Walking Guide: History of Fascism in Cosenza
What is Liberation Day?
Liberation Day, or Festa della Liberazione, in Italy takes place on April 25th. It commemorates the end of the Italian Civil War and the end of the Nazi Occupation of Italy during World War II. Liberation Day also pays special tribute to those who sacrificed their lives in order to put an end to 20 years of fascist dictatorship under Benito Mussolini and the Nazi troops that occupied Italy during the Second World War. This resistance led the way to the historical referendum of June 2, 1946, when Italy became a Republic and later created the Constitution of Italy in 1948.
Fascism in Cosenza
Even though it’s been over 70 years since the fall of the Fascist regime in Italy, there are still many places throughout Italy that still have remnants of this period.
I’ll be honest, I really didn’t know much about Fascism or Mussolini. I mean, I went to school in Toronto, so it wasn’t really something we studied. But, in an attempt to discover more about my current hometown, I discovered that you can still see fragments of the Fascist Era in Cosenza.
This year, on Liberation Day, I invited my new friend Nilla of Image Earth Travel and Nilla’s Photography (go check out her pages, she’s got some amazing pictures!) to join me for a walk to check out these sites.
I’ve decided to put together a walking guide so you can check out these places for yourself in case you ever find yourself in Cosenza.
Walking Guide: History of Fascism in Cosenza
Here is a helpful map that I’ve done up on Google Maps with the best route to take in order to see all these interesting sites.
Ok, so let’s get started!
Piazza Dei Bruzi
Let’s start at Piazza dei Bruzi. The City Hall of Cosenza sits on the confines of the historic centre but it stands out for its modern architecture . The building was inaugurated in 1959 and although it was constructed after the fall of the Fascist regime, you can’t help but notice its resemblance to Italian fascist architecture. It’s large, symmetrical and with little design details. If you look carefully, you’ll see some similarities to the Palazzo delle Civiltà (EUR, Rome) or the Giuseppe Sinigaglia Stadium (Como) which was actually commissioned by Mussolini and completed in 1927. I’ve tried to look into whether or not this was done intentionally, but I haven’t found anything. Regardless, it definitely caught my attention.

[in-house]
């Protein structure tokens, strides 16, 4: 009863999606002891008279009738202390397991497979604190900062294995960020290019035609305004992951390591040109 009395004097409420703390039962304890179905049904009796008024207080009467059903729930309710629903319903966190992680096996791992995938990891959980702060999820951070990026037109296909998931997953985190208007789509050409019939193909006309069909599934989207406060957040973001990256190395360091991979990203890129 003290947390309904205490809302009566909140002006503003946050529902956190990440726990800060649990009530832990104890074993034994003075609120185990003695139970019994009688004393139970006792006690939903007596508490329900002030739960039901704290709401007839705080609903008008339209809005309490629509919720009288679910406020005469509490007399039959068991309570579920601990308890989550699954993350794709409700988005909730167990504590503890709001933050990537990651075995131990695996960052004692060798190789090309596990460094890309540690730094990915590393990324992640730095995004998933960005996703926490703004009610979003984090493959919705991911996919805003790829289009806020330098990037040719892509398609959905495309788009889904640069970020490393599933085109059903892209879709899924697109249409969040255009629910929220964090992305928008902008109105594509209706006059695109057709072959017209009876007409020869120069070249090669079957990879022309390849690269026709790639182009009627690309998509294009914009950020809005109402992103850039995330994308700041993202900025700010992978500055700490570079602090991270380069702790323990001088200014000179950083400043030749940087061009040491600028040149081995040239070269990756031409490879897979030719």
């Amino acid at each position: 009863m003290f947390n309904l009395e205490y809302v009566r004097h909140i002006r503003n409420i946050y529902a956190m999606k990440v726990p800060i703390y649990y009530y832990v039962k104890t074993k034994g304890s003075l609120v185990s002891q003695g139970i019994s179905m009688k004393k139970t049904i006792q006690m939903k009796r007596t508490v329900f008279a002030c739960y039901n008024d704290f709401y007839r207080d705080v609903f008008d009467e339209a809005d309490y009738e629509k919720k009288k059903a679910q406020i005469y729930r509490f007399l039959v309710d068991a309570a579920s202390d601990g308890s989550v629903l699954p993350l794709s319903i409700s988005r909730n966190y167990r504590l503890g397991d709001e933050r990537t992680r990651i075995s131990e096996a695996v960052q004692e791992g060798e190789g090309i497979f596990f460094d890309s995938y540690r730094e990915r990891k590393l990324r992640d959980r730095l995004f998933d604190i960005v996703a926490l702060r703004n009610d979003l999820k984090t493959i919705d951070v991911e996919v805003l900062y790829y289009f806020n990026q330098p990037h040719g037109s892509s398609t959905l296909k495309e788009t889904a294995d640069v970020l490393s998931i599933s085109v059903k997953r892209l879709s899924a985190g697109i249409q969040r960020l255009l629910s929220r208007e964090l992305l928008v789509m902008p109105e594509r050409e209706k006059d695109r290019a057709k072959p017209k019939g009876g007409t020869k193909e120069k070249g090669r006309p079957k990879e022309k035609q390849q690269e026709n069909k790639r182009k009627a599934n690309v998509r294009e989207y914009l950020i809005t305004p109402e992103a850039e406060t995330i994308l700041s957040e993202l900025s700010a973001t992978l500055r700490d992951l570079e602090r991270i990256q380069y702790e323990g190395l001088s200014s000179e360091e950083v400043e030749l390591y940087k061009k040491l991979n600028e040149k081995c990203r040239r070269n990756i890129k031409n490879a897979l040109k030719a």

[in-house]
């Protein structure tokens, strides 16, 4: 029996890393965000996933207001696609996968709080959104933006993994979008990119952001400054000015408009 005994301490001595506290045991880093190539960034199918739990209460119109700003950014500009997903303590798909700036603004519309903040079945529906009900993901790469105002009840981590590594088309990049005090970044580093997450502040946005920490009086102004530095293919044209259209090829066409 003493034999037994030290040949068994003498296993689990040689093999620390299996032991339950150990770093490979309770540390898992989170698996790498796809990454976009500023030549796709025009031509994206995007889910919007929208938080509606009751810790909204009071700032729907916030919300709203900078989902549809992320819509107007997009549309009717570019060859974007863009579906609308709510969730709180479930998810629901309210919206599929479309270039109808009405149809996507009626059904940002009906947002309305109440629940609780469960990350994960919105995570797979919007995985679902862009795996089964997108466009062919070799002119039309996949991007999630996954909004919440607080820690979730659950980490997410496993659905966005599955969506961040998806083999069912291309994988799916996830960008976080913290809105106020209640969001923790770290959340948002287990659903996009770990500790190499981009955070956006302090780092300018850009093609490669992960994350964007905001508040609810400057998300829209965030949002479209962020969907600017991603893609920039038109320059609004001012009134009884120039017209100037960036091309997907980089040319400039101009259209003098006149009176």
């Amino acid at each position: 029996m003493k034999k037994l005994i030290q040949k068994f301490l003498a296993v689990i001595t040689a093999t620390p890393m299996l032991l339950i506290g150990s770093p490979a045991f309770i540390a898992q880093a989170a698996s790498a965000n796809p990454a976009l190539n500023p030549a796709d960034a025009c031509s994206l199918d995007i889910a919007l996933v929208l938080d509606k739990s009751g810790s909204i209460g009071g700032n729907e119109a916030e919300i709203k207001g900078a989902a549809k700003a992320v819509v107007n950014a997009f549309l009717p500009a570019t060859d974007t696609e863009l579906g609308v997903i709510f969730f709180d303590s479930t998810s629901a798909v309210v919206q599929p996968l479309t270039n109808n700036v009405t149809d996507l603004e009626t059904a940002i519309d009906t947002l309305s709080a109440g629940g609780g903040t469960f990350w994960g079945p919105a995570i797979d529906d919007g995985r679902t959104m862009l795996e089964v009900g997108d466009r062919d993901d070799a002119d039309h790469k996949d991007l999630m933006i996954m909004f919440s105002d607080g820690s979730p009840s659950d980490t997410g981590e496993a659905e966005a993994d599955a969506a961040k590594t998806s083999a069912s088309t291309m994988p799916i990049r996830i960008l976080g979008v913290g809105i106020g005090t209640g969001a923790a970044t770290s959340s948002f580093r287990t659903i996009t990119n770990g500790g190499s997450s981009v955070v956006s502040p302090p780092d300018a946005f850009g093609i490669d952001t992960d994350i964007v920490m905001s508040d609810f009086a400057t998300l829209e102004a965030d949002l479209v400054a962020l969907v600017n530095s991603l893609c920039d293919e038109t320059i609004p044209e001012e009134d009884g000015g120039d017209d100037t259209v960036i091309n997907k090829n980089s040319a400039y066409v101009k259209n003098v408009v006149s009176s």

Piazza Dei Valdesi
Take a short detour across the river to Piazza dei Valdesi. Find the Mary Jane Pubhouse and look up. You’ll see a very faded stenciled quote – “Chi si ferma è perduto” (The one who hesitates is lost). This famous quote is one of many that Mussolini used in his speeches.
Piazza Francesco Crispi
Now let’s backtrack over the bridge again and head to Piazza Francesco Crispi. This square is home to La Fontana del Balilla, a white marble fountain built in the first decade of the Fascist period. The figure of Balilla, the Genoese boy who is said to have provoked an uprising against the Austrians in 1746 by throwing a rock at an Austrian official, stands dominantly atop the fountain as a symbol of the Italian people’s struggle for independence and unification.